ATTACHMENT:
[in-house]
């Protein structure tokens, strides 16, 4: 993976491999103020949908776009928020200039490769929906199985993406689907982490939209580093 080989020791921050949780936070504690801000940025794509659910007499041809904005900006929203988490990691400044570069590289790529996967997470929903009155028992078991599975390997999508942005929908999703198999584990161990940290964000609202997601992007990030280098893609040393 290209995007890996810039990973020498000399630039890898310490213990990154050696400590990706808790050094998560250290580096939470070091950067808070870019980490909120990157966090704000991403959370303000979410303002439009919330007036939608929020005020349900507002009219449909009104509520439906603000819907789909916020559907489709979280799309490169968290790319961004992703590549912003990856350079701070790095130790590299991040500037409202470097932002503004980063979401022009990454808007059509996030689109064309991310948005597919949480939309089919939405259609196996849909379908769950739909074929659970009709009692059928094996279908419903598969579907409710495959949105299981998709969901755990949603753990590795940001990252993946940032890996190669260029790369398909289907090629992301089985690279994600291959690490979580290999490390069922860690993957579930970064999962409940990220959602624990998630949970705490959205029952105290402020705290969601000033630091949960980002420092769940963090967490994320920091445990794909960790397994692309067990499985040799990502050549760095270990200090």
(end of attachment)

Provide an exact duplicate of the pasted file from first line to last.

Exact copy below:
[in-house]
């Protein structure tokens, strides 16, 4: 993976491999103020949908776009928020200039490769929906199985993406689907982490939209580093 080989020791921050949780936070504690801000940025794509659910007499041809904005900006929203988490990691400044570069590289790529996967997470929903009155028992078991599975390997999508942005929908999703198999584990161990940290964000609202997601992007990030280098893609040393 290209995007890996810039990973020498000399630039890898310490213990990154050696400590990706808790050094998560250290580096939470070091950067808070870019980490909120990157966090704000991403959370303000979410303002439009919330007036939608929020005020349900507002009219449909009104509520439906603000819907789909916020559907489709979280799309490169968290790319961004992703590549912003990856350079701070790095130790590299991040500037409202470097932002503004980063979401022009990454808007059509996030689109064309991310948005597919949480939309089919939405259609196996849909379908769950739909074929659970009709009692059928094996279908419903598969579907409710495959949105299981998709969901755990949603753990590795940001990252993946940032890996190669260029790369398909289907090629992301089985690279994600291959690490979580290999490390069922860690993957579930970064999962409940990220959602624990998630949970705490959205029952105290402020705290969601000033630091949960980002420092769940963090967490994320920091445990794909960790397994692309067990499985040799990502050549760095270990200090």